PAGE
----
A single mother whose lavish lifestyle far outstripped her €400 monthly social benefits cheque has been jailed and ordered to pay over €250,000 in fines after being found guilty of money laundering, together with her parents and daughter.
Muriel Micallef, 42, her parents Natalie Micallef, 67, Martin Micallef, 67 and daughter Nicole Micallef, 22 were convicted of various offences in a scathing 104 – page judgement handed down by magistrate Donatella Frendo Dimech earlier today.
The defendants, who make up three generations of the same family, had been charged with money laundering and related offences, as well as complicity in those offences in 2020.
Muriel Micallef was also found guilty of breaching two sets of bail conditions, while Nicole Micallef alone was additionally found guilty of insulting a police inspector.
Accused amassed thousands in luxury items despite claiming benefits
The court had been told that despite the fact that Muriel Micallef had only been employed once – for a single day – in 2006, and was supposed to be living off €400 monthly social benefits payments, had amassed a literal mountain of luxury items.
Police conducting a search at her residence at the time of her arrest in September 2020 discovered a staggering collection of designer clothes from collections by Elisabetta Franchi, Burberry, Tommy Hilfiger, Ralph Lauren, Calvin Klein, Armani and Louis Vuitton.
Representatives for the local agents for Hugo Boss, Emont, Burberry, Dolce Gabbana, Stella McCartney and Jimmy Choo, amongst others, testified that Muriel Micallef would visit their outlets once or twice every year. The court was told that she would also visit the Sliema Elisabetta Franchi outlet three or four times a year.
Almost €6,000 in transactions at designer fashion stores were recorded on her bank card from 2013 onwards.
The court had been shown a staggering ten volumes of photographs of items seized from various properties linked to Micallef. These included 260 items of designer clothing, jewellery and expensive timepieces.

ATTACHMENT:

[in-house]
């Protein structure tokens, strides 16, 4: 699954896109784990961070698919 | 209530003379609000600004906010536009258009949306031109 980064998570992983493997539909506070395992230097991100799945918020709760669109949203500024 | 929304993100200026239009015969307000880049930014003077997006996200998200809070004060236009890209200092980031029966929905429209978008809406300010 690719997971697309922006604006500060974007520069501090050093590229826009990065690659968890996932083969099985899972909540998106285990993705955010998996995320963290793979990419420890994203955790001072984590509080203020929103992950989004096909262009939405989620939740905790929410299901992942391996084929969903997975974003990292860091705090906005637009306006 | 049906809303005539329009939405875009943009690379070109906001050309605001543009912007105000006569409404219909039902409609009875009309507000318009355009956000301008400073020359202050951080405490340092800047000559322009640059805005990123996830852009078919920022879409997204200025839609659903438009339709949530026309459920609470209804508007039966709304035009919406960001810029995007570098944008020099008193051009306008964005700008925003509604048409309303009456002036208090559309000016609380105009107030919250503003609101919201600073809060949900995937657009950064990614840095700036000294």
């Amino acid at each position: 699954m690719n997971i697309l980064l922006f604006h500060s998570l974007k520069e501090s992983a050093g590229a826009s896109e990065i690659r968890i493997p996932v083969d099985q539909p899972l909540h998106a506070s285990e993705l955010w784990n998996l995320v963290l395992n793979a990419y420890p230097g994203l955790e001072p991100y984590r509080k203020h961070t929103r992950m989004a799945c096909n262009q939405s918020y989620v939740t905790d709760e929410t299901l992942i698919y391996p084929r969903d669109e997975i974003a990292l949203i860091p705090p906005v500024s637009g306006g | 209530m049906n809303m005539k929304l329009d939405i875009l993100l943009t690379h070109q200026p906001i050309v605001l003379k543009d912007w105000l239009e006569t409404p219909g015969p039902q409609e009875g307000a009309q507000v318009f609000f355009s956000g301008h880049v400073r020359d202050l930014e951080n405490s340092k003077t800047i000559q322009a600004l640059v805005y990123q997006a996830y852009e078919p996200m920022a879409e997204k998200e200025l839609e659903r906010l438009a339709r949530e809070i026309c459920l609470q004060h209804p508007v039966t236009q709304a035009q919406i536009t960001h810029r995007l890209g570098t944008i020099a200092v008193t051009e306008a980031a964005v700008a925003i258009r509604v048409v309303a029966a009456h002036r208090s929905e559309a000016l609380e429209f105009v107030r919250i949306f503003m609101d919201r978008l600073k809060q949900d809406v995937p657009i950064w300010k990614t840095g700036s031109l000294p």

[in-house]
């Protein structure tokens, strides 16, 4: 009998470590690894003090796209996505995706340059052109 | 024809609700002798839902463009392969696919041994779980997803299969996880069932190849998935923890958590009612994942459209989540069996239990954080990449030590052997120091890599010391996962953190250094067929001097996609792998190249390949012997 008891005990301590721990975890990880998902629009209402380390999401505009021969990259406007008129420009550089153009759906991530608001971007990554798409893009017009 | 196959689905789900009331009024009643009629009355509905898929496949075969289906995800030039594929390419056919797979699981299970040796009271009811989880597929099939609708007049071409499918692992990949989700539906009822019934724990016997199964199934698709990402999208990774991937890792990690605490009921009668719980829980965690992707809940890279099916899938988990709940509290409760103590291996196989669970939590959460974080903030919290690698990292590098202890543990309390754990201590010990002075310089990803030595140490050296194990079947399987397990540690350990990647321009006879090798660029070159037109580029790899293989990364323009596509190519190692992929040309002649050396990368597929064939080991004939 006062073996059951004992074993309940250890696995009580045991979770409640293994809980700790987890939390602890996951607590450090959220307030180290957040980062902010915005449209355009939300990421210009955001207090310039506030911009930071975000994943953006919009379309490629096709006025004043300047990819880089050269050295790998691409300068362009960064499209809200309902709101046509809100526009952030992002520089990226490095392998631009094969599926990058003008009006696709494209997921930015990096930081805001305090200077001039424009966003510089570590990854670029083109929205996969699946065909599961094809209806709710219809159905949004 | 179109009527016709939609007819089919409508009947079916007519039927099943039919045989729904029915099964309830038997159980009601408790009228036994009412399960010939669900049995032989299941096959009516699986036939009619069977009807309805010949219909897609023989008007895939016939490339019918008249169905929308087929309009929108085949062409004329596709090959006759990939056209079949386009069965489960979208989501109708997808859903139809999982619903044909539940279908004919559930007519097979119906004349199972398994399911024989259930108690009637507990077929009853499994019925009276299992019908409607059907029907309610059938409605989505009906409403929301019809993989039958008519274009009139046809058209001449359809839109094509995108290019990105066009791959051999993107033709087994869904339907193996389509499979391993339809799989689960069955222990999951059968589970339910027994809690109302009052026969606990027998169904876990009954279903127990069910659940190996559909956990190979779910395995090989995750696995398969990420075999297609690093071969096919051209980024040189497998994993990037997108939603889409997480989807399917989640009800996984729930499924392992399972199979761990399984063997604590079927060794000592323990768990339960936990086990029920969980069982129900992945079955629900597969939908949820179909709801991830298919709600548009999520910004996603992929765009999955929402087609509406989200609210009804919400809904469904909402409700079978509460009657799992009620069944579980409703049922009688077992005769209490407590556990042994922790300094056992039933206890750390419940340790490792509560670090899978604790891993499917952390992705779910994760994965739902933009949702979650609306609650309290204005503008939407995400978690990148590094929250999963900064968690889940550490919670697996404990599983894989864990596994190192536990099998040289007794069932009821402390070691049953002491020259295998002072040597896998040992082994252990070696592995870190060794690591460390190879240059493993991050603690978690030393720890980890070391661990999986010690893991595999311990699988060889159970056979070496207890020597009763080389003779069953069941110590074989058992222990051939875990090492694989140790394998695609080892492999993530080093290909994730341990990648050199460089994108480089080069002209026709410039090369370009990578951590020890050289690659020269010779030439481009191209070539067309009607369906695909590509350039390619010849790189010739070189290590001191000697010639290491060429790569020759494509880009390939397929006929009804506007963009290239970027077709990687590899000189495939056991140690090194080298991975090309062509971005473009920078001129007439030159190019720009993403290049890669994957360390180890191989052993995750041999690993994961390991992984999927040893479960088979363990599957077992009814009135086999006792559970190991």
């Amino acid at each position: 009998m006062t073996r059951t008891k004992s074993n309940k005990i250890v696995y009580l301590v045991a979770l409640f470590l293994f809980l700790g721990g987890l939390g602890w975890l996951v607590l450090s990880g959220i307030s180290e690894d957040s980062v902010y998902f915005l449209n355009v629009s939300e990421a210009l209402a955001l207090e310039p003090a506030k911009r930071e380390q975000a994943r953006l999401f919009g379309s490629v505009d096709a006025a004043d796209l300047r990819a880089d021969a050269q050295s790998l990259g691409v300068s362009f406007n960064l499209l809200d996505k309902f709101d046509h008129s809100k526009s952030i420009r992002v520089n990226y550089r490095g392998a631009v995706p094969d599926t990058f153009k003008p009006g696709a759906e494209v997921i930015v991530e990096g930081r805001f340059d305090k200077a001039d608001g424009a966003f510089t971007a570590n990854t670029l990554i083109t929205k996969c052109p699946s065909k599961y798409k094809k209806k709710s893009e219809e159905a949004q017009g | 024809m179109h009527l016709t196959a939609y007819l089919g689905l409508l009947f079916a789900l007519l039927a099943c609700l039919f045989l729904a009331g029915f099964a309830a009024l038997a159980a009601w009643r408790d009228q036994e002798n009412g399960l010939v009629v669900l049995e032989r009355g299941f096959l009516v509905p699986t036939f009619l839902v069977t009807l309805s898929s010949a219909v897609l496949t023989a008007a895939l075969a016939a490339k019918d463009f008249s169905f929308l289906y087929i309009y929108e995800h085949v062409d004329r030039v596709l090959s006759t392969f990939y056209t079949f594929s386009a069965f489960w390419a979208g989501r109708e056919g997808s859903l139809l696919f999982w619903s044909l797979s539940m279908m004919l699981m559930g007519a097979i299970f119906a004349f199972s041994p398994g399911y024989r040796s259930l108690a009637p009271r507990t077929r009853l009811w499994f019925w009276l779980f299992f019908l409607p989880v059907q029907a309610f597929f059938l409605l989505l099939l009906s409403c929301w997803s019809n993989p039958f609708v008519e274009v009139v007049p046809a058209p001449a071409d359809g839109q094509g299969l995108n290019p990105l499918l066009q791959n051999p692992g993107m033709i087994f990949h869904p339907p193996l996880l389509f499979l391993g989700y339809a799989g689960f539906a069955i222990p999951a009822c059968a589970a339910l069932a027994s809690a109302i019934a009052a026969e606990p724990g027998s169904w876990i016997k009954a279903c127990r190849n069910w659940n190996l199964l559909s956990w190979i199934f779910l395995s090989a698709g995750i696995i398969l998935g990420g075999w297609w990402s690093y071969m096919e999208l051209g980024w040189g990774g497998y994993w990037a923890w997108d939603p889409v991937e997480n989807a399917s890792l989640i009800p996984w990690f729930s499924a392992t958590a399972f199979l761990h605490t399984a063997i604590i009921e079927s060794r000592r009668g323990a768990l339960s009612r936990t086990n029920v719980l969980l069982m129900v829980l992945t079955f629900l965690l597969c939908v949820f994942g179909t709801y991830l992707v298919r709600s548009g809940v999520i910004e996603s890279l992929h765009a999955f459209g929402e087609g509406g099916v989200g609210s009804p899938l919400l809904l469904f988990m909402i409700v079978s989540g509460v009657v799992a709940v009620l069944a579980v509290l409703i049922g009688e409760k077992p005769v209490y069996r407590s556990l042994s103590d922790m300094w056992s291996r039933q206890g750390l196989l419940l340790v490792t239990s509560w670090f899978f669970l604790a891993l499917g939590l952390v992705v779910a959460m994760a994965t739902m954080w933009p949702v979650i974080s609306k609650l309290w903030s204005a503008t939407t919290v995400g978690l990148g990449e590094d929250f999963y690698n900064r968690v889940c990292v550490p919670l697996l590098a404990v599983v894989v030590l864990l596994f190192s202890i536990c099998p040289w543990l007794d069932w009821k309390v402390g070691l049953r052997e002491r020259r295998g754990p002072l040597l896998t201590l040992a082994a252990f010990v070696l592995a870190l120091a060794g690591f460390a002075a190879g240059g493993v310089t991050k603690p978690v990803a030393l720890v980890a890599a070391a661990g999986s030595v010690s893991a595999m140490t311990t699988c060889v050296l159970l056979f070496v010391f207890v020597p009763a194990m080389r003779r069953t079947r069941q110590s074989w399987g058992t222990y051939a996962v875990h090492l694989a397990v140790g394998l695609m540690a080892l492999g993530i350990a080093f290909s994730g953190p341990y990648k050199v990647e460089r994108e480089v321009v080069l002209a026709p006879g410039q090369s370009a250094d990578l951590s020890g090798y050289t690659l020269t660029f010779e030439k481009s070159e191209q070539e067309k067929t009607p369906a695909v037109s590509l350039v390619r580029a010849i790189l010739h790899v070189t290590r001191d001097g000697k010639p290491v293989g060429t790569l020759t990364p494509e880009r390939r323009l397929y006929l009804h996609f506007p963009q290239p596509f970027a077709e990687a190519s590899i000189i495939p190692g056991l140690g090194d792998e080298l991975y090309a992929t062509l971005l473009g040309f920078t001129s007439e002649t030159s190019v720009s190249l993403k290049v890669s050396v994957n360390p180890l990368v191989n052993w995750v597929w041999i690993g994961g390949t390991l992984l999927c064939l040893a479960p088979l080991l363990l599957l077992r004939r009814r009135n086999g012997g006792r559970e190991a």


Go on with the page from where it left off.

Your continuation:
Family owned expensive cars and gabled thousands at casinos
Not one for understatement, while ostensibly living on meagre social benefits, Micallef would also drive a Range Rover Evoque – registered in her mother’s name – to the police station to sign her bail book.
In fact, despite having only done a single day’s honest work in her life, Muriel Micallef was a frequent traveller who gambled thousands in Malta’s casinos. She owned two Mitsubishi Pajeros and a BMW 5 series – with a personalised number plate, while Martin Micallef owned four vehicles: two Maruti Omnis, a Toyota IST and a Toyota Liteace.
Nicole Micallef owned a Volkswagen Golf and paid for its insurance. All three had savings of less than €1,000 in their bank accounts, Martin Micallef in fact having credit card debts of nearly €1,900 in total.
Thousands in properties
In addition to the designer clothes and the expensive cars, Muriel Micallef managed to own four properties: two in Gzira, estimated as being worth €225,000 and €121,500 respectively, another property in Msida worth €240,000 and a garage in Msida worth €22,000, where the Range Rover that was used by was found.
Over €5,000 worth of electronics were seized from the defendants’ residences.
Muriel Micallef paid thousands to private hospitals for cosmetic surgeries: breast implants, lip fillers, rhinoplasty – undergoing some of these procedures after her assets had been frozen, and always paying in cash.
Muriel Micallef was also a habitual cocaine user. Data extracted from her iPhone showed photographs of drug test results, which as the court noted, were always positive.
Over the past five years, Muriel Micallef had received €38,905.66 in various social benefits.
The court had been forced to carry out its own valuation of the items, it said, pointing out that “for reasons known only to them” the Asset Recovery Bureau had imposed a four-day deadline on the expert that had been appointed to value the mountains of clothes, accessories, watches and jewellery.